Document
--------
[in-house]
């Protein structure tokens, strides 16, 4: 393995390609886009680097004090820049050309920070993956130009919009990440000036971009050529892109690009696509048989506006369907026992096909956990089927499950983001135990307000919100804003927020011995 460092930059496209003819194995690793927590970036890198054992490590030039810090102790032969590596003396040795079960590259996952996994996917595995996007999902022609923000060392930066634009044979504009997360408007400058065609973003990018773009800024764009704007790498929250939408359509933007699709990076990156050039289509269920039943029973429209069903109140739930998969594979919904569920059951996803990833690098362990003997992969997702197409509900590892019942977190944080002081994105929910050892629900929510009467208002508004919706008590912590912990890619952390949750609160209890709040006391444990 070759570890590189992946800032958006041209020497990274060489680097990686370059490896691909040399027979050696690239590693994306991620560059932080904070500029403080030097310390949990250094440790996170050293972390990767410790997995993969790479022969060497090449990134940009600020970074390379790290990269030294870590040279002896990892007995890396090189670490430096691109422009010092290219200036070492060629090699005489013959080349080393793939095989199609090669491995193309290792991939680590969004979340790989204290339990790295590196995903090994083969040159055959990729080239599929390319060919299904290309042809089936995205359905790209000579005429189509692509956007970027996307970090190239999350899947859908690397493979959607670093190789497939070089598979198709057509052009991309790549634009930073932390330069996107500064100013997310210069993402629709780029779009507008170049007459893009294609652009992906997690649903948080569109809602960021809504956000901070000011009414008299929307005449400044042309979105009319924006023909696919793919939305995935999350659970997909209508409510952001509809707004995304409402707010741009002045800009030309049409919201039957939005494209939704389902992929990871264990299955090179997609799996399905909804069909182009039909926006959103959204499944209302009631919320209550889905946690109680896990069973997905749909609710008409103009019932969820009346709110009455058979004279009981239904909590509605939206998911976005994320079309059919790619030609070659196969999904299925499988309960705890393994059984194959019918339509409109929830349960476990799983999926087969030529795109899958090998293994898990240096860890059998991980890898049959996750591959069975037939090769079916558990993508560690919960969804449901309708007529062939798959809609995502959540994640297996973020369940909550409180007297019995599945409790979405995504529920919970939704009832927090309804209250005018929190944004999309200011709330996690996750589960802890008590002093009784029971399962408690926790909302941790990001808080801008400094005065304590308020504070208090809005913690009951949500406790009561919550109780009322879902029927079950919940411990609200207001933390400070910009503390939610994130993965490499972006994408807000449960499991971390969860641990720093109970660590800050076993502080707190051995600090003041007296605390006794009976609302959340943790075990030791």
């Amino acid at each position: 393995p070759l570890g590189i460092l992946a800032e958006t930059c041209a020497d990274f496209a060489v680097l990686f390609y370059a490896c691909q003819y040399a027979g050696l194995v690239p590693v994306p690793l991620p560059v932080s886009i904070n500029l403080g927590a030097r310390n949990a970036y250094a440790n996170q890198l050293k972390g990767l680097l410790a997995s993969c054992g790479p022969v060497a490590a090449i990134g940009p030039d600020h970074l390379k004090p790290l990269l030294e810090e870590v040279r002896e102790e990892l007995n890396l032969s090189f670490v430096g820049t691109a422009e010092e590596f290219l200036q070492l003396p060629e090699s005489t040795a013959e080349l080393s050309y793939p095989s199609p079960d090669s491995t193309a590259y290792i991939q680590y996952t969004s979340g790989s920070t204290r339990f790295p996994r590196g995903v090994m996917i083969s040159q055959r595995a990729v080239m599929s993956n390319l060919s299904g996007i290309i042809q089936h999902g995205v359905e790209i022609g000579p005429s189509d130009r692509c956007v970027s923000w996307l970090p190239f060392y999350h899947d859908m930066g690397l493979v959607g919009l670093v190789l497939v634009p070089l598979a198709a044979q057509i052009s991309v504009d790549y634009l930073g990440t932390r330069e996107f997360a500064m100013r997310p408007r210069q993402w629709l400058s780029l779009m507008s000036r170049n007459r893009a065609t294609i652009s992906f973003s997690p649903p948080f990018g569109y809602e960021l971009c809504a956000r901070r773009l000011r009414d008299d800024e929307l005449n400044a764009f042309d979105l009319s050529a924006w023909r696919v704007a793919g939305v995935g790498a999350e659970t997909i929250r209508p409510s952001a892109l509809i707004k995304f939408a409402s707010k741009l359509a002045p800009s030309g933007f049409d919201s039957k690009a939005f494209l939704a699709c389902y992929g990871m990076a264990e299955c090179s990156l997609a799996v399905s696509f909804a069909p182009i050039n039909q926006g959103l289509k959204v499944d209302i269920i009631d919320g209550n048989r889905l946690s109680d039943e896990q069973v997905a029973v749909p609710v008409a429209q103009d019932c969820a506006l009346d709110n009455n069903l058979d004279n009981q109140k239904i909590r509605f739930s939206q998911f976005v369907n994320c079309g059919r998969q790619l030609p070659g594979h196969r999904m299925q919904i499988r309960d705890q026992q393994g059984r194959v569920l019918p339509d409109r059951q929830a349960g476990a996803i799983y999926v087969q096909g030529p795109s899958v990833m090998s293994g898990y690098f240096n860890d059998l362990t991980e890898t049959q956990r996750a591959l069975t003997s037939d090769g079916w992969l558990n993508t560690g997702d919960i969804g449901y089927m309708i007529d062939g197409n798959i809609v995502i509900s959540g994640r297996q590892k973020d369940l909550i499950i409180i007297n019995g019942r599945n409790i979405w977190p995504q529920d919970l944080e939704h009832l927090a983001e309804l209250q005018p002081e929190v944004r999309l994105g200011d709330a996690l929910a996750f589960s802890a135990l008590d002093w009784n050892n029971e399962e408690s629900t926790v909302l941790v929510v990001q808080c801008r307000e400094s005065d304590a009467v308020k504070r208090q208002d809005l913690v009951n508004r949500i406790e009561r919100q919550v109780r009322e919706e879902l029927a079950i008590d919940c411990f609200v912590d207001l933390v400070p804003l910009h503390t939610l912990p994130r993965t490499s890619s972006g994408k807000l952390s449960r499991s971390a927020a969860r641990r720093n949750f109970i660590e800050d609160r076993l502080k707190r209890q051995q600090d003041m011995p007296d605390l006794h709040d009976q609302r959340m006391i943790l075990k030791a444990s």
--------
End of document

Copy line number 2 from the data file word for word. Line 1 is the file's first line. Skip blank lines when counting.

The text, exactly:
């Protein structure tokens, strides 16, 4: 393995390609886009680097004090820049050309920070993956130009919009990440000036971009050529892109690009696509048989506006369907026992096909956990089927499950983001135990307000919100804003927020011995 460092930059496209003819194995690793927590970036890198054992490590030039810090102790032969590596003396040795079960590259996952996994996917595995996007999902022609923000060392930066634009044979504009997360408007400058065609973003990018773009800024764009704007790498929250939408359509933007699709990076990156050039289509269920039943029973429209069903109140739930998969594979919904569920059951996803990833690098362990003997992969997702197409509900590892019942977190944080002081994105929910050892629900929510009467208002508004919706008590912590912990890619952390949750609160209890709040006391444990 070759570890590189992946800032958006041209020497990274060489680097990686370059490896691909040399027979050696690239590693994306991620560059932080904070500029403080030097310390949990250094440790996170050293972390990767410790997995993969790479022969060497090449990134940009600020970074390379790290990269030294870590040279002896990892007995890396090189670490430096691109422009010092290219200036070492060629090699005489013959080349080393793939095989199609090669491995193309290792991939680590969004979340790989204290339990790295590196995903090994083969040159055959990729080239599929390319060919299904290309042809089936995205359905790209000579005429189509692509956007970027996307970090190239999350899947859908690397493979959607670093190789497939070089598979198709057509052009991309790549634009930073932390330069996107500064100013997310210069993402629709780029779009507008170049007459893009294609652009992906997690649903948080569109809602960021809504956000901070000011009414008299929307005449400044042309979105009319924006023909696919793919939305995935999350659970997909209508409510952001509809707004995304409402707010741009002045800009030309049409919201039957939005494209939704389902992929990871264990299955090179997609799996399905909804069909182009039909926006959103959204499944209302009631919320209550889905946690109680896990069973997905749909609710008409103009019932969820009346709110009455058979004279009981239904909590509605939206998911976005994320079309059919790619030609070659196969999904299925499988309960705890393994059984194959019918339509409109929830349960476990799983999926087969030529795109899958090998293994898990240096860890059998991980890898049959996750591959069975037939090769079916558990993508560690919960969804449901309708007529062939798959809609995502959540994640297996973020369940909550409180007297019995599945409790979405995504529920919970939704009832927090309804209250005018929190944004999309200011709330996690996750589960802890008590002093009784029971399962408690926790909302941790990001808080801008400094005065304590308020504070208090809005913690009951949500406790009561919550109780009322879902029927079950919940411990609200207001933390400070910009503390939610994130993965490499972006994408807000449960499991971390969860641990720093109970660590800050076993502080707190051995600090003041007296605390006794009976609302959340943790075990030791």